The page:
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Safety Recommendation Details

Safety Recommendation H-18-020
Details
Synopsis: In November 2016, the NTSB began the investigation of two crashes involving school buses. Each crash was initiated when the driver lost control of the bus. In the November 1 crash in Baltimore, Maryland, the driver was epileptic and suffered a seizure. In the November 21 crash in Chattanooga, Tennessee, the driver was speeding while using a cell phone and ran off the road. In both cases, the school bus operators were private for-hire motor carriers. Although the specific safety issues differed, the crashes shared one common factor: poor driver oversight by both the school districts and the contracted motor carriers, which resulted in unsafe operation of the school buses. Between the two crashes, 12 people died and 37 were injured. The crash investigations focused on the following safety issues: school districts’ lack of oversight of student transportation providers; poor management of unsafe school bus drivers by the motor carriers and school districts; medically unfit school bus drivers; commercial driver license fraud; occupant protection in large school buses; and the benefits of electronic stability control, automatic emergency braking, and event data recorders. The NTSB made safety recommendations to the Federal Motor Carrier Safety Administration; the National Highway Traffic Safety Administration (NHTSA); the states of Florida, Louisiana, New Jersey, and New York; 42 states, the District of Columbia, and the territory of Puerto Rico—which lack requirements for lap/shoulder belts on large school buses; the state of Maryland; the Maryland Department of Education; the Maryland Motor Vehicle Administration; five school bus transportation associations; National Express LLC; seven school bus manufacturers; five electronic health record companies; and Concentra, Inc. The report also reiterates four recommendations to NHTSA and reclassifies a recommendation to the Baltimore City Public Schools.
Recommendation: TO IC BUS: Develop and implement engine recording features for the event data recorder in the engine control module for newly manufactured school buses.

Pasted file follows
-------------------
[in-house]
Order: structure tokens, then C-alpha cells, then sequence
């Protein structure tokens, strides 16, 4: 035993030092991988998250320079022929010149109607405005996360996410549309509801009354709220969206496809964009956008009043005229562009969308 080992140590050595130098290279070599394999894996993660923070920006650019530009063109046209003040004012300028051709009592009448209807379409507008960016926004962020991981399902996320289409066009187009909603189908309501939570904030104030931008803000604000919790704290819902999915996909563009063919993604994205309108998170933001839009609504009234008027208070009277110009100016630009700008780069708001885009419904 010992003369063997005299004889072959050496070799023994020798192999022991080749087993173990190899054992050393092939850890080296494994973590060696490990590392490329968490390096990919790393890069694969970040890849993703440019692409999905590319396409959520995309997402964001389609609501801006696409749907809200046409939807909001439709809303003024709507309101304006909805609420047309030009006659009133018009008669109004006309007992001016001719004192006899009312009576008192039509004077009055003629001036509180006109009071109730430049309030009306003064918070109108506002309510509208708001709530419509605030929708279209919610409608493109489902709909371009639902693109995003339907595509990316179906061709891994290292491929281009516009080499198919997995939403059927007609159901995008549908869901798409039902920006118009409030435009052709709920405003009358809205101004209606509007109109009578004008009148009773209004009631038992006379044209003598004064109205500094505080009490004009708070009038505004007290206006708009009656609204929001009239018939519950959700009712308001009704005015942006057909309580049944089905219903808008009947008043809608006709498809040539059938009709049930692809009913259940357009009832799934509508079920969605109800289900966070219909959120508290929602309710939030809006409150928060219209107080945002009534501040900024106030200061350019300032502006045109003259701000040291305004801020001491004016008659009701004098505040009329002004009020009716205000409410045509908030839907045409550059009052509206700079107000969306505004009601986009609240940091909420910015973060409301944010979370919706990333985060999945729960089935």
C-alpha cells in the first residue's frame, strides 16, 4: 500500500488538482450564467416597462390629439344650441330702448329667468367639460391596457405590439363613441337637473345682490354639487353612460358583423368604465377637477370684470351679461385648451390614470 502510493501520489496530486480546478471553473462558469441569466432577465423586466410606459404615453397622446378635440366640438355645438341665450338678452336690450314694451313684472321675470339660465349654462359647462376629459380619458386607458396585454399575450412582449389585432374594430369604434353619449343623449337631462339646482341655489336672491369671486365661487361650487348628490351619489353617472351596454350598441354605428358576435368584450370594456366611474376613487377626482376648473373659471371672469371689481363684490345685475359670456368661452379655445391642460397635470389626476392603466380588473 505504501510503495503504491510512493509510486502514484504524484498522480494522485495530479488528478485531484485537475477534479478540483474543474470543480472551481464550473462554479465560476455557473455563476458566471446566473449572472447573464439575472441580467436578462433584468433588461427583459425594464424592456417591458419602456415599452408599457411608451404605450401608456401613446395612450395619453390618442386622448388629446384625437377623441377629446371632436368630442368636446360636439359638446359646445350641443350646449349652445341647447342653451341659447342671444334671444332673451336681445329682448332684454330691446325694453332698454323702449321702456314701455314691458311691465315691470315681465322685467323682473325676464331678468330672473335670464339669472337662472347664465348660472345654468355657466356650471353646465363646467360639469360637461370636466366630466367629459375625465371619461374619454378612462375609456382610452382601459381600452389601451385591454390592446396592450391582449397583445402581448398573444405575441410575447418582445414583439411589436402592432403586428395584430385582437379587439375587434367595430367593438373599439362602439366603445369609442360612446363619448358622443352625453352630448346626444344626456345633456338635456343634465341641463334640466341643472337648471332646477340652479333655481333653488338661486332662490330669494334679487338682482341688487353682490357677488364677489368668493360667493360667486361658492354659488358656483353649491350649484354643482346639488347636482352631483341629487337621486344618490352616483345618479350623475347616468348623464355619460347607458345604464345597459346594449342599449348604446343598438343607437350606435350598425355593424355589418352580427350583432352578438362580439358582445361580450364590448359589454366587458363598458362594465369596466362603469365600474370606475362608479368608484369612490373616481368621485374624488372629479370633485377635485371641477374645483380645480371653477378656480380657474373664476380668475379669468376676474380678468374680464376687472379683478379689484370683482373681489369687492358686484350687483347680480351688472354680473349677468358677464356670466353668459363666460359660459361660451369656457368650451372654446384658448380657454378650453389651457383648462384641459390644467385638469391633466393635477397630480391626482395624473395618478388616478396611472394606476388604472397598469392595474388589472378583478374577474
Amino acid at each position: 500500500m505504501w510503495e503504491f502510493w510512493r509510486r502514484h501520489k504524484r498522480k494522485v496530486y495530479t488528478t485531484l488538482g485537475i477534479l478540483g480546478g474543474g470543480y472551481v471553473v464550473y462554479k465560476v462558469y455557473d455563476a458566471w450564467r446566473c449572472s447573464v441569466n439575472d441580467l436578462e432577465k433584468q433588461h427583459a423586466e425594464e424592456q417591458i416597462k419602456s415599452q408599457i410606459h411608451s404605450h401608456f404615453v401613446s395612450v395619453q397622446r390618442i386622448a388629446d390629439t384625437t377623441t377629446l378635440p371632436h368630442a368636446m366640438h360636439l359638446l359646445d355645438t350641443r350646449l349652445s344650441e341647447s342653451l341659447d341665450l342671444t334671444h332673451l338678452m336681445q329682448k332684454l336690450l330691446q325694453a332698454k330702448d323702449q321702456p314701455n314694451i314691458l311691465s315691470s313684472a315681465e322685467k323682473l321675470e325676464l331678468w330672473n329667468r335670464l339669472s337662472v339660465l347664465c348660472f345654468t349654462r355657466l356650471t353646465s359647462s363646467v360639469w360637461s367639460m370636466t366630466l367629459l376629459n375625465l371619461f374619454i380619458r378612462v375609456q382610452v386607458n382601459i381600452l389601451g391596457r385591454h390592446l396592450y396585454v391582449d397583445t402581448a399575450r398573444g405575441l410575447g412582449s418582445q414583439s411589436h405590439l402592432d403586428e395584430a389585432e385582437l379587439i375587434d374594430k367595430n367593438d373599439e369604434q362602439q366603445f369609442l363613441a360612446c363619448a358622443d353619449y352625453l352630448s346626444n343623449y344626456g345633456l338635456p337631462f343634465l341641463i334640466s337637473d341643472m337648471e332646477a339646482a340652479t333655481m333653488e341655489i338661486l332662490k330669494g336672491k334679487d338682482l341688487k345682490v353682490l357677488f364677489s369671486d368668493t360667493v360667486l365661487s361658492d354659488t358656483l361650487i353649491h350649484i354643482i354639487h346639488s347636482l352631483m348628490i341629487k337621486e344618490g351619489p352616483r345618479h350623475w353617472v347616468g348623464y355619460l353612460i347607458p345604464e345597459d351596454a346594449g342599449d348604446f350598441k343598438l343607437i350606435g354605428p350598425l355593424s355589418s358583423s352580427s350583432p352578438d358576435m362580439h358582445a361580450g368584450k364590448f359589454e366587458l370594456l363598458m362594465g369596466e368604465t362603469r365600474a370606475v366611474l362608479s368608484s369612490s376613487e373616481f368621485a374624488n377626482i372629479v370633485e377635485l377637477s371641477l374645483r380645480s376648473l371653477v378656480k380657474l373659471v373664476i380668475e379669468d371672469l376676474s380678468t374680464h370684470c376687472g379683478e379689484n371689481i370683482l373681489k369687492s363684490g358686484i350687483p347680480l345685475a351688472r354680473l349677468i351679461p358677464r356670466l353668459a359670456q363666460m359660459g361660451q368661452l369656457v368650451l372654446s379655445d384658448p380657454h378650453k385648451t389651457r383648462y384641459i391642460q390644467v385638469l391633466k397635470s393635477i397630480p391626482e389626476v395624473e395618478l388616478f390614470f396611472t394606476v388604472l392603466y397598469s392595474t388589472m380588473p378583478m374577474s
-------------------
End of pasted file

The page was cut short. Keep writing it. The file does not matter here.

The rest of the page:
Original recommendation transmittal letter: PDF
Overall Status: Closed--No Longer Applicable
Mode: Highway
Location: Chattanooga, TN, United States
Is Reiterated: No
Is Hazmat: No
Is NPRM: No
Accident #: HWY17MH009
Accident Reports: Preliminary Report: HIGHWAY - HWY17MH009
Report #: SIR-18-02
Accident Date: 11/21/2016
Issue Date: 6/21/2018
Date Closed: 1/28/2019
Addressee(s) and Addressee Status: IC Bus (Closed--No Longer Applicable)
Keyword(s):

Safety Recommendation History
From: NTSB
To: IC Bus
Date: 1/28/2019
Response: We note that you are no longer manufacturing your own engines and cannot implement the recommended action. Accordingly, Safety Recommendation H-18-20 is classified CLOSED--NO LONGER APPLICABLE.

From: IC Bus
To: NTSB
Date: 9/14/2018
Response: -From Richard Kempf, Certification and Compliance: As identified in the NTSB Report, the school bus involved in the Baltimore, Maryland accident was a 2015 IC CE Bus. The school bus was equipped with a Maxx Force DT 466 Diesel engine which was also manufactured by Navistar. As the NTSB noted in its report and recommendation, this engine was not equipped with an EDR. IC Bus no longer offers any Navistar engine in any of our IC school buses. Our IC school buses currently use engines manufactured by Cummins, Inc. and Powertrain Solutions International, Inc. (PSI). Cummins engines do monitor certain vehicle parameters that can be downloaded. The Engine Control Module (ECM) on PSI manufactured engines currently do not record any vehicle level parameters that would assist in an accident investigation.

From: NTSB
To: IC Bus
Date: 6/21/2018
Response: The National Transportation Safety Board (NTSB) is an independent federal agency charged by Congress with investigating every civil aviation accident in the United States and significant accidents in other modes of transportation—railroad, highway, marine, and pipeline. We determine the probable cause of the accidents and issue safety recommendations aimed at preventing future accidents. In addition, we carry out special studies concerning transportation safety and coordinate the resources of the federal government and other organizations to provide assistance to victims and their family members affected by major transportation disasters. On May 22, 2018, the NTSB adopted its report Selective Issues in School Bus Transportation Safety: Crashes in Baltimore, Maryland, and Chattanooga, Tennessee, NTSB/SIR-18/02. The details of these investigations and the resulting safety recommendations may be found in the attached report, which can also be accessed at www.ntsb.gov. Among the safety recommendations are two new recommendations issued to IC Bus, which can be found on page 77 of the report. The NTSB is vitally interested in these recommendations because they are designed to prevent accidents and save lives. We would appreciate a response within 90 days, detailing the actions you have taken or intend to take to implement them. When replying, please refer to the safety recommendations by number. We encourage you to submit your response to correspondence@ntsb.gov. If it exceeds 10 megabytes, including attachments, please e-mail us at the same address for instructions. Please do not submit both an electronic copy and a hard copy of the same response.